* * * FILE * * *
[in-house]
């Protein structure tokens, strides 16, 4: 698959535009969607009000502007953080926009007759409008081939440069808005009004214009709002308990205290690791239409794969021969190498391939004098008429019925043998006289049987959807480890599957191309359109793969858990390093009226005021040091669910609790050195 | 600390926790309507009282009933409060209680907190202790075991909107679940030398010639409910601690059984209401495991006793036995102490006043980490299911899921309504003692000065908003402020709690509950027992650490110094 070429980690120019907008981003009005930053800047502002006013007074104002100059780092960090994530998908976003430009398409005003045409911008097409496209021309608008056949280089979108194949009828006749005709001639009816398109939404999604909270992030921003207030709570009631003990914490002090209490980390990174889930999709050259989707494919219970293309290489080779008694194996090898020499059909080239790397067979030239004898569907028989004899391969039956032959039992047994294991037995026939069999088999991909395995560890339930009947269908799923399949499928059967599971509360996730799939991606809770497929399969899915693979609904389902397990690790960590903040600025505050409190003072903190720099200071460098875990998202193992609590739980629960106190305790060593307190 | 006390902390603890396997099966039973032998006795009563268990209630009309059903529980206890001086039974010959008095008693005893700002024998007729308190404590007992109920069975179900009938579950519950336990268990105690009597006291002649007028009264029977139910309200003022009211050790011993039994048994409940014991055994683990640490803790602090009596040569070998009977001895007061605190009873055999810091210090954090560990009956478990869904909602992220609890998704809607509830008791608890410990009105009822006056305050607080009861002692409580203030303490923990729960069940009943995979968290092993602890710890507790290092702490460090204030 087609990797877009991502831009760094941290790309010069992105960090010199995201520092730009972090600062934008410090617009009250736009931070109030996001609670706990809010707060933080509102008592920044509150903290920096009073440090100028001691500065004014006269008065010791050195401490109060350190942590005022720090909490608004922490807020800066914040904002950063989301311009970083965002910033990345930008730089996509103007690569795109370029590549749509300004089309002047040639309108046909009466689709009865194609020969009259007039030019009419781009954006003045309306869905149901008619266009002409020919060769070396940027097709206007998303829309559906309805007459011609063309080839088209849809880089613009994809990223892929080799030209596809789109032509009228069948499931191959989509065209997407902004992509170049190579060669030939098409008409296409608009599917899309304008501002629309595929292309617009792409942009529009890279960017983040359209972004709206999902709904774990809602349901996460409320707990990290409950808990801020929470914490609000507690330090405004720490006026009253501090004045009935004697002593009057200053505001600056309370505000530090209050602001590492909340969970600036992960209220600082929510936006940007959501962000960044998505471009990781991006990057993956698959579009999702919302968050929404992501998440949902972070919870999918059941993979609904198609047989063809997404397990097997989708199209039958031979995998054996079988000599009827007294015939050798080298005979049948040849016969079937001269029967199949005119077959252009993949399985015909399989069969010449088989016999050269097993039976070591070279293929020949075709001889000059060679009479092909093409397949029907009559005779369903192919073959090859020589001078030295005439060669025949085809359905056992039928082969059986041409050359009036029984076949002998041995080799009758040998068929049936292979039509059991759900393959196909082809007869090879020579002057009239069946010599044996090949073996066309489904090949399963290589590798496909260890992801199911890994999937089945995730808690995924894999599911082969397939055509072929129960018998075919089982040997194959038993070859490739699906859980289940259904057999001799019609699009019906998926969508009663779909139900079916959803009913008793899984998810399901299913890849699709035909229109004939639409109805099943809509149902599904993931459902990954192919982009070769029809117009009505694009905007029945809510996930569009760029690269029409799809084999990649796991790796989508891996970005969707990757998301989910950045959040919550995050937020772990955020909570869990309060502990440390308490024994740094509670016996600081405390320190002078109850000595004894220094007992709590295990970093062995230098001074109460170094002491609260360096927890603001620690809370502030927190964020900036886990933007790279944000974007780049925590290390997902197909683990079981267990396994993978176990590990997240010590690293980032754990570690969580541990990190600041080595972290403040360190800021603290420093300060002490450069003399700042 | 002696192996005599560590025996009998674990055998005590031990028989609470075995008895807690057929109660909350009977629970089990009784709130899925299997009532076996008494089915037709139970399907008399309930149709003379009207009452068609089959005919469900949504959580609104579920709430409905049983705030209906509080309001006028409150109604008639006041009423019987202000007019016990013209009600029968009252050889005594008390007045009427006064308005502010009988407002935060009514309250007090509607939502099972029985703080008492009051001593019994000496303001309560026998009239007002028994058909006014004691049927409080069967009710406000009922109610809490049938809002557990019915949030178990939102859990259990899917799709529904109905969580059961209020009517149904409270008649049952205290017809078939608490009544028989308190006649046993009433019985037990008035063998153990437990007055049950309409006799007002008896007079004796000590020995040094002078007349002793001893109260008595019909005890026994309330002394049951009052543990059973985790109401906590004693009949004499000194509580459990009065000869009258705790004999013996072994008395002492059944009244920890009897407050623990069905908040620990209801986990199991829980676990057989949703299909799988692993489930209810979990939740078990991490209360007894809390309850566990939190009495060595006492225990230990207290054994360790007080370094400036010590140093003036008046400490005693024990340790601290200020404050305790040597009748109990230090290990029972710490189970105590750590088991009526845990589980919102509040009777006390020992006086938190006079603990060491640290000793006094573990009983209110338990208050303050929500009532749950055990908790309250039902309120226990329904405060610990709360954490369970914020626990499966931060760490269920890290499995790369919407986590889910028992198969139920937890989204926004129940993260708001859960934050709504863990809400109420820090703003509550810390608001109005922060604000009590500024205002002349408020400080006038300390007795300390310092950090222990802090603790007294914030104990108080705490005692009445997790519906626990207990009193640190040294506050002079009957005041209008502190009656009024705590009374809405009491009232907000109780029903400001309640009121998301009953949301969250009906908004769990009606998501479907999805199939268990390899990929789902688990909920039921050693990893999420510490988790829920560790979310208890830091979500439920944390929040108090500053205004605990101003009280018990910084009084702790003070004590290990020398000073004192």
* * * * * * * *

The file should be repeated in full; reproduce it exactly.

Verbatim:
[in-house]
């Protein structure tokens, strides 16, 4: 698959535009969607009000502007953080926009007759409008081939440069808005009004214009709002308990205290690791239409794969021969190498391939004098008429019925043998006289049987959807480890599957191309359109793969858990390093009226005021040091669910609790050195 | 600390926790309507009282009933409060209680907190202790075991909107679940030398010639409910601690059984209401495991006793036995102490006043980490299911899921309504003692000065908003402020709690509950027992650490110094 070429980690120019907008981003009005930053800047502002006013007074104002100059780092960090994530998908976003430009398409005003045409911008097409496209021309608008056949280089979108194949009828006749005709001639009816398109939404999604909270992030921003207030709570009631003990914490002090209490980390990174889930999709050259989707494919219970293309290489080779008694194996090898020499059909080239790397067979030239004898569907028989004899391969039956032959039992047994294991037995026939069999088999991909395995560890339930009947269908799923399949499928059967599971509360996730799939991606809770497929399969899915693979609904389902397990690790960590903040600025505050409190003072903190720099200071460098875990998202193992609590739980629960106190305790060593307190 | 006390902390603890396997099966039973032998006795009563268990209630009309059903529980206890001086039974010959008095008693005893700002024998007729308190404590007992109920069975179900009938579950519950336990268990105690009597006291002649007028009264029977139910309200003022009211050790011993039994048994409940014991055994683990640490803790602090009596040569070998009977001895007061605190009873055999810091210090954090560990009956478990869904909602992220609890998704809607509830008791608890410990009105009822006056305050607080009861002692409580203030303490923990729960069940009943995979968290092993602890710890507790290092702490460090204030 087609990797877009991502831009760094941290790309010069992105960090010199995201520092730009972090600062934008410090617009009250736009931070109030996001609670706990809010707060933080509102008592920044509150903290920096009073440090100028001691500065004014006269008065010791050195401490109060350190942590005022720090909490608004922490807020800066914040904002950063989301311009970083965002910033990345930008730089996509103007690569795109370029590549749509300004089309002047040639309108046909009466689709009865194609020969009259007039030019009419781009954006003045309306869905149901008619266009002409020919060769070396940027097709206007998303829309559906309805007459011609063309080839088209849809880089613009994809990223892929080799030209596809789109032509009228069948499931191959989509065209997407902004992509170049190579060669030939098409008409296409608009599917899309304008501002629309595929292309617009792409942009529009890279960017983040359209972004709206999902709904774990809602349901996460409320707990990290409950808990801020929470914490609000507690330090405004720490006026009253501090004045009935004697002593009057200053505001600056309370505000530090209050602001590492909340969970600036992960209220600082929510936006940007959501962000960044998505471009990781991006990057993956698959579009999702919302968050929404992501998440949902972070919870999918059941993979609904198609047989063809997404397990097997989708199209039958031979995998054996079988000599009827007294015939050798080298005979049948040849016969079937001269029967199949005119077959252009993949399985015909399989069969010449088989016999050269097993039976070591070279293929020949075709001889000059060679009479092909093409397949029907009559005779369903192919073959090859020589001078030295005439060669025949085809359905056992039928082969059986041409050359009036029984076949002998041995080799009758040998068929049936292979039509059991759900393959196909082809007869090879020579002057009239069946010599044996090949073996066309489904090949399963290589590798496909260890992801199911890994999937089945995730808690995924894999599911082969397939055509072929129960018998075919089982040997194959038993070859490739699906859980289940259904057999001799019609699009019906998926969508009663779909139900079916959803009913008793899984998810399901299913890849699709035909229109004939639409109805099943809509149902599904993931459902990954192919982009070769029809117009009505694009905007029945809510996930569009760029690269029409799809084999990649796991790796989508891996970005969707990757998301989910950045959040919550995050937020772990955020909570869990309060502990440390308490024994740094509670016996600081405390320190002078109850000595004894220094007992709590295990970093062995230098001074109460170094002491609260360096927890603001620690809370502030927190964020900036886990933007790279944000974007780049925590290390997902197909683990079981267990396994993978176990590990997240010590690293980032754990570690969580541990990190600041080595972290403040360190800021603290420093300060002490450069003399700042 | 002696192996005599560590025996009998674990055998005590031990028989609470075995008895807690057929109660909350009977629970089990009784709130899925299997009532076996008494089915037709139970399907008399309930149709003379009207009452068609089959005919469900949504959580609104579920709430409905049983705030209906509080309001006028409150109604008639006041009423019987202000007019016990013209009600029968009252050889005594008390007045009427006064308005502010009988407002935060009514309250007090509607939502099972029985703080008492009051001593019994000496303001309560026998009239007002028994058909006014004691049927409080069967009710406000009922109610809490049938809002557990019915949030178990939102859990259990899917799709529904109905969580059961209020009517149904409270008649049952205290017809078939608490009544028989308190006649046993009433019985037990008035063998153990437990007055049950309409006799007002008896007079004796000590020995040094002078007349002793001893109260008595019909005890026994309330002394049951009052543990059973985790109401906590004693009949004499000194509580459990009065000869009258705790004999013996072994008395002492059944009244920890009897407050623990069905908040620990209801986990199991829980676990057989949703299909799988692993489930209810979990939740078990991490209360007894809390309850566990939190009495060595006492225990230990207290054994360790007080370094400036010590140093003036008046400490005693024990340790601290200020404050305790040597009748109990230090290990029972710490189970105590750590088991009526845990589980919102509040009777006390020992006086938190006079603990060491640290000793006094573990009983209110338990208050303050929500009532749950055990908790309250039902309120226990329904405060610990709360954490369970914020626990499966931060760490269920890290499995790369919407986590889910028992198969139920937890989204926004129940993260708001859960934050709504863990809400109420820090703003509550810390608001109005922060604000009590500024205002002349408020400080006038300390007795300390310092950090222990802090603790007294914030104990108080705490005692009445997790519906626990207990009193640190040294506050002079009957005041209008502190009656009024705590009374809405009491009232907000109780029903400001309640009121998301009953949301969250009906908004769990009606998501479907999805199939268990390899990929789902688990909920039921050693990893999420510490988790829920560790979310208890830091979500439920944390929040108090500053205004605990101003009280018990910084009084702790003070004590290990020398000073004192």